Lew says financial industry could do more to prevent cyberattacks

Treasury Secretary Jack Lew said Wednesday that banks and credit unions have faced 250 distributed denial-of-service attacks since 2011 — a type of cyberassault that officials believe could disrupt the U.S. financial system.

Lew said the Treasury Department will launch the Financial Sector Cyber Intelligence Group to circulate warnings about cyber­threats and thwart electronic incursions.

“This team is delivering timely and actionable information that financial institutions can use to protect themselves,” Lew said. “This unit consists of cyber-
experts and security analysts who scour law enforcement and intelligence reports constantly to find relevant activity, analyze and connect the dots between events, and issue information bulletins for security professionals in the financial sector.”

Beginning in the spring of 2012, a number of major U.S. banks came under cyberattack, with a barrage of Internet traffic crippling their public Web sites for hours at a time. U.S. intelligence officials determined that the distributed denial-of-service attacks, which disrupted customer business, were the work of the Iranian government and came in retaliation for Western economic sanctions aimed at halting Iran’s nuclear program.

Although the assaults did not cause physical damage, they were the first significant disruptive computer attack against a U.S. industry by a foreign adversary. In the end, the banks handled the DDOS barrages mostly on their own. The White House concluded that the attacks were not sufficiently severe to merit a military intervention. The administration did, however, use diplomatic and security channels to try to ease the assaults by asking officials in about 120 countries to choke off the debilitating computer traffic at nodes around the world.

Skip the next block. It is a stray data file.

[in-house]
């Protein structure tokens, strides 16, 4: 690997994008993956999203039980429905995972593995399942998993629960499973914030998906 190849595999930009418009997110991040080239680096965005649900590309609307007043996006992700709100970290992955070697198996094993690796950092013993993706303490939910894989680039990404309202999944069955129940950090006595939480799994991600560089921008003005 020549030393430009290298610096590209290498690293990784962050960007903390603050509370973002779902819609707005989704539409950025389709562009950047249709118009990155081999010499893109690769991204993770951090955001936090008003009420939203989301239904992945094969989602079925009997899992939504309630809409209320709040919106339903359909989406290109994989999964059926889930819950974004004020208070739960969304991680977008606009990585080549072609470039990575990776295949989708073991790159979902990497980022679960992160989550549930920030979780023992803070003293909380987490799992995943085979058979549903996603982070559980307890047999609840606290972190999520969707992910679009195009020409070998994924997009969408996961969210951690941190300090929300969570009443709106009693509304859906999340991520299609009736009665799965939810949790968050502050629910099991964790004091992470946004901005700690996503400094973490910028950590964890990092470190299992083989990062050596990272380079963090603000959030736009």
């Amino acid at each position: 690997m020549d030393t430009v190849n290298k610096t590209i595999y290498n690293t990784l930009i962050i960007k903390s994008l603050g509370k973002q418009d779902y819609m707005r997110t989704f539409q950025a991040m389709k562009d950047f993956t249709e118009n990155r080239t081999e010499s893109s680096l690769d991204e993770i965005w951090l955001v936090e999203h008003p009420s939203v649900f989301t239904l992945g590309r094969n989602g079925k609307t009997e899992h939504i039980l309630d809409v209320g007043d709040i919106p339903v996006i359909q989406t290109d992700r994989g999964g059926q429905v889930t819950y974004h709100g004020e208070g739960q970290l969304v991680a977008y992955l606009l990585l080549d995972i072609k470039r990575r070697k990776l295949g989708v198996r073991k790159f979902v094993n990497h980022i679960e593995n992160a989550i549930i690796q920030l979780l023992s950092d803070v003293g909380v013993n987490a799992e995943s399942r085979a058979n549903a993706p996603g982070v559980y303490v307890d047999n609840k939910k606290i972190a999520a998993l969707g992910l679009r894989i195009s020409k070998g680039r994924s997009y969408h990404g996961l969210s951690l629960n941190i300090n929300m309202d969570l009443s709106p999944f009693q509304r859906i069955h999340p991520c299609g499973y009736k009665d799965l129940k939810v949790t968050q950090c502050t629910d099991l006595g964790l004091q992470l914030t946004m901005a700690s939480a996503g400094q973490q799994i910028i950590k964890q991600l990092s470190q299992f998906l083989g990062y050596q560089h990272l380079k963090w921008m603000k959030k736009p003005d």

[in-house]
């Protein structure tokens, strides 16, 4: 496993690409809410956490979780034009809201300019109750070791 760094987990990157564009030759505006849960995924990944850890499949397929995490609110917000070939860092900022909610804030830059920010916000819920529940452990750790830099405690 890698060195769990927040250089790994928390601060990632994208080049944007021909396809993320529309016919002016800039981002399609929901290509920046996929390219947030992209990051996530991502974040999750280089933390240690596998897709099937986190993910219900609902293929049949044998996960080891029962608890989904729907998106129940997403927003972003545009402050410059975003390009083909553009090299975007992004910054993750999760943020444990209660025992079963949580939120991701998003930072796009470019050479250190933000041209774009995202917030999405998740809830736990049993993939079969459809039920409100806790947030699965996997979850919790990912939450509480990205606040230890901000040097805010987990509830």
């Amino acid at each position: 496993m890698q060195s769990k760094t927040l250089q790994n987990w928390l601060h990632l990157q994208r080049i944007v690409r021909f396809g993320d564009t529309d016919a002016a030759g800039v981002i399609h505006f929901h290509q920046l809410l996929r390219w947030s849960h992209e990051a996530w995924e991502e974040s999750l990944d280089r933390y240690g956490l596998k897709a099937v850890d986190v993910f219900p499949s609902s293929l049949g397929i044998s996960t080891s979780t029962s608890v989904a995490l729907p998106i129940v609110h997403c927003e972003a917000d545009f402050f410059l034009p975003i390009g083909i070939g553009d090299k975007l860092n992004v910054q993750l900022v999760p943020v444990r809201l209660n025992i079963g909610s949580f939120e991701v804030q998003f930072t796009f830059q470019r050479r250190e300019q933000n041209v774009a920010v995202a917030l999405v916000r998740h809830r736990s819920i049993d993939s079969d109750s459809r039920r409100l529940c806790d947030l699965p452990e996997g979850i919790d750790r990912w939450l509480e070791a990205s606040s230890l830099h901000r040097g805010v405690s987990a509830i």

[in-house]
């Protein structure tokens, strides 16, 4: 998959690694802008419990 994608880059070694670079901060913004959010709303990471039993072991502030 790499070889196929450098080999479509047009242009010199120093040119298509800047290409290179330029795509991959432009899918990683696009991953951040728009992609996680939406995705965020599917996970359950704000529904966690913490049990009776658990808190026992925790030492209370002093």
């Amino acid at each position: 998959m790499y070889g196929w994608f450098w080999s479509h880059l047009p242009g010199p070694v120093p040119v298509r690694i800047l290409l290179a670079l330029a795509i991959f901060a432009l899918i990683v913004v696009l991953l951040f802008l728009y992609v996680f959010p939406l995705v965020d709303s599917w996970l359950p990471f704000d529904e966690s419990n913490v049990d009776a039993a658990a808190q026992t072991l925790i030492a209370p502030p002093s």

“It does not take much to imagine the impact of those attacks on U.S. banks if they had penetrated core operational functions rather than temporarily disrupting public Web sites and customer log-in pages,” Lew said. “Cyberattacks on our financial system represent a real threat to our economic and national security.”

Bank officials have said that one of the most valuable outcomes of an otherwise harrowing experience was the great increase in information sharing — especially among banks.

“The amount of sharing on this rose to a new level,” said Bill Nelson, president and chief executive of the Financial Services Information Sharing and Analysis Center. “It was unprecedented and showed the value of information sharing.”

Lew implored firms to cooperate with the new government efforts in order to prevent worse attacks from undermining the economic system.

“Far too many hedge funds, asset managers, insurance providers, exchanges, financial market utilities and banks should and could be doing more,” he said.

“Disclosing security breaches is often perceived as something that could harm a firm’s reputation. This has made many businesses reluctant to reveal information about cyber-incidents. But this reluctance has to be put aside.”

Zachary A. Goldfarb is policy editor at The Washington Post.
Ellen Nakashima is a national security reporter for The Washington Post. She focuses on issues relating to intelligence, technology and civil liberties.
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